Son of the Poison Rose by Jonathan Maberry (review here)

Emily Wilde’s Encylopedia of Faeries by Heather Fawcett (review here)

The House in the Pines by Ana Reyes (review here)

Shadowed Visions by Reily Garrett (review here)

The Things We do to Our Friends by Heather Darwent (review coming February 27th)

The Devil You Know by P.J. Tracy (review here)

Hello Stranger by Katherine Center (review coming July 11th)

A Body Washes Ashore by Bradley Pay (review here)

All Hallows by Christopher Golden (review here)

A Guide to Being Just Friends by Sophie Sullivan (review here)

One Duke Down by Anna Bennett (review here)

Murder Up to Bat by Elizabeth McKenna (review here)

Dead and Gondola by Ann Claire (review here)


Reading Challenges

The Hunger Games by Suzanne Collins (for Cover Scavenger Hunt 2023—a bird)Finished 1-1-2023

A Suitable Boy by Vikram Seth (for The StoryGraph Onboarding Challenge—-Read a book with more pages than the longest book you read in 2022)—Finished 1-17-2023

Tender is the Flesh by Agustina Bazterrica (for The StoryGraph Read the World—Argentina)—Finished 1-17-2023

The Tea Dragon Society by Kay O’Neill (for The StoryGraph’s Genre Challenge—a contemporary or literary fiction novel with disability rep)—Finished 1-24-2023

The Reader by M.K. Harkins (for Beat the Backlist 2023—a backlist book)—Finished 1-24-2023

The Shape of Thunder by Jasmine Warga (for Scavenger Hunt TBR Book Challenge—Read the most recently added book to your TBR)—Finished 1-3-2023

Red, White & Royal Blue by Casey McQuiston (for Scavenger Hunt—a book written by a woman using a male perspective)—Finished 1-19-2023

The Nightmare Man by J.H. Markert (for Popsugar Reading Challenge 2023—a book you meant to read in 2022)—Finished 1-5-2023

Lost Soul by Adam J. Wright (for 2023 TBR Toppler—a TBR vet)—Finished 1-3-2023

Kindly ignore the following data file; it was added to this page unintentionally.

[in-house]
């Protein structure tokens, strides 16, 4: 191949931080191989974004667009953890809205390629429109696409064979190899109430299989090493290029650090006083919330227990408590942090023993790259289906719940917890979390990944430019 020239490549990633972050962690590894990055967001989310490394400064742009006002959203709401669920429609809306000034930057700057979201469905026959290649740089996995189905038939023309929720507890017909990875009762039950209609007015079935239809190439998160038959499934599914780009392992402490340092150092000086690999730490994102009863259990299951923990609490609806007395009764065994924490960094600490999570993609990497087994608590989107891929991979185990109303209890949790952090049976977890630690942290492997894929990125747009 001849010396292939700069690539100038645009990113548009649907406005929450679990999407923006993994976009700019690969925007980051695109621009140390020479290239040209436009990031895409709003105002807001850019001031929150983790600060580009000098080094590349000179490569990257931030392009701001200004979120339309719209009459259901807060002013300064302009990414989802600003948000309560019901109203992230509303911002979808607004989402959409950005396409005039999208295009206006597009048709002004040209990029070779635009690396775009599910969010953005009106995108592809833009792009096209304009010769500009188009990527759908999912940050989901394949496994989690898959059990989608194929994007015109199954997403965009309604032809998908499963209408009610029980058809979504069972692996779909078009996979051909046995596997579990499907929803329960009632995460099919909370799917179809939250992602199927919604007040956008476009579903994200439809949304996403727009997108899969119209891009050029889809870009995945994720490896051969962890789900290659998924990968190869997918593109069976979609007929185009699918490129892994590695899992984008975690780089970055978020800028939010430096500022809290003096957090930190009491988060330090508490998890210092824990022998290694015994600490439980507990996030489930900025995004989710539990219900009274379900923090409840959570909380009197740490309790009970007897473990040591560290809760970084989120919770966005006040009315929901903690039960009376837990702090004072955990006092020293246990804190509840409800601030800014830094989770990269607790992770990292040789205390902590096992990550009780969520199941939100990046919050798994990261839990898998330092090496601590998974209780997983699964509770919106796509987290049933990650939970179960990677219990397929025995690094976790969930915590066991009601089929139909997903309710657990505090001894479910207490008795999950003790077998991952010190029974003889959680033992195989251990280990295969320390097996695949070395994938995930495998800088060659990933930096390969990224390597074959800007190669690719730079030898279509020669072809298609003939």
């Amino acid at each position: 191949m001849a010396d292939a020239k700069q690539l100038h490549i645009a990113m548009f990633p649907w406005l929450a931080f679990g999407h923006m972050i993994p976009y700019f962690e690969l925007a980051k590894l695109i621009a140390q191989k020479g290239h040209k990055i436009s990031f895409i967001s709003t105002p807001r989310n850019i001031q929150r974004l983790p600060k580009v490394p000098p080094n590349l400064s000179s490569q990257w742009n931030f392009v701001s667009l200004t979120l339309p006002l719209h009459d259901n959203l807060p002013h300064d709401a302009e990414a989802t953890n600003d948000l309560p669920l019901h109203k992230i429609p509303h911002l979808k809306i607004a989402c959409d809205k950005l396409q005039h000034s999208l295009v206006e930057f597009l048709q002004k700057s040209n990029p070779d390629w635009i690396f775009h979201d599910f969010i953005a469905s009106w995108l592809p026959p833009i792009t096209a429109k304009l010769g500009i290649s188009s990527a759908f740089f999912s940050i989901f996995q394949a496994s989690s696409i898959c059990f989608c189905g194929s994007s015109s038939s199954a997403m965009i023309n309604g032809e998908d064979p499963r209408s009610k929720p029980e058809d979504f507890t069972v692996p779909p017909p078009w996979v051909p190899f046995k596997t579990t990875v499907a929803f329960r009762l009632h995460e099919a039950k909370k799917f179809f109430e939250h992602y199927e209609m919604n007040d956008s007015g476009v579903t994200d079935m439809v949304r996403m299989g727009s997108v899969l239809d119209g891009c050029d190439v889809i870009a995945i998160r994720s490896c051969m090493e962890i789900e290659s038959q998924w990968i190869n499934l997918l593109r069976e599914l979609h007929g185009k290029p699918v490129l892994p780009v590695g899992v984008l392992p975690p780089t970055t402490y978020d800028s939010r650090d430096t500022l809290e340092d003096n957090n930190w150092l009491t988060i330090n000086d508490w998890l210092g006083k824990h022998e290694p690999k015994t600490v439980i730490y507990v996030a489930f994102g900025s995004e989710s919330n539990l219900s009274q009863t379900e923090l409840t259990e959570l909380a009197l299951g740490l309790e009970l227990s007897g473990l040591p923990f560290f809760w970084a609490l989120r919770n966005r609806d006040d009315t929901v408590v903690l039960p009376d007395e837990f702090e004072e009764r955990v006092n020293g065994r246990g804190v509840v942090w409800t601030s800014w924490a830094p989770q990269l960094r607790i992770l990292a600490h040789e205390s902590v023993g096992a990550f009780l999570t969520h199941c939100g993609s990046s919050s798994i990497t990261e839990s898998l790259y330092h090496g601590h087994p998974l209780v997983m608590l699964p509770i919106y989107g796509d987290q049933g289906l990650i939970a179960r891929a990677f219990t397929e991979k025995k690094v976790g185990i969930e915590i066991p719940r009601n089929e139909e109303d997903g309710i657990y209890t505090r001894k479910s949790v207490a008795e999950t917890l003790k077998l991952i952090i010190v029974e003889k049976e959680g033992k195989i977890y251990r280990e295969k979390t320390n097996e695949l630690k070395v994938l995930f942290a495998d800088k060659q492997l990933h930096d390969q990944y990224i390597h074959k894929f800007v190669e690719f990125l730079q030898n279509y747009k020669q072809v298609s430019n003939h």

In Our Blood by William J. Goyette (for 2023 Monthly Themes—books that make you feel cold)—Finished 1-10-2023

Before the Coffee Get Cold by Toshikazu Kawaguchi (for 2023 Reading challenge—a translated work)Finished 1-11-2023

All Hallows by Christopher Golden (for 2023 ABC Challenge—A)—Finished 1-19-2023

The Family Game by Catherine Steadman (for Romanceopoly 2023!—read a thriller or mystery where one of the main characters are a detective or private investigator)—Finished 1-3-2023

Hello Stranger by Katherine Center (for 2023 TBR Prompts—a 5-star prediction)—Finished 1-16-23

A Body Washes Ashore (Spectrum Series: Book 3) by Bradley Pay

Publisher: Bradley Pay

Date of publication: October 30th, 2022

Genre: Mystery, Thriller, Suspense, Romance

Series: Spectrum Series

The Killings Begin—Book 1 (review here)

Death in a Dark Alley—Book 2 (review here)

A Body Washes Ashore—Book 3

Purchase Links: Kindle | AbeBooks | Alibris | IndieBound | BetterWorldBooks

Goodreads Synopsis:

A Body Washes Ashore is the heart-racing sequel to The Killings Begin and Death in a Dark Alley that you’ve been waiting for. Bradley Pay’s signature blend of contemporary romance and psychological suspense will sweep you off your feet and into the thick of mortal danger. Tour Europe with Tracey’s new friend, Remy Martin, as she risks everything for the rush of true love.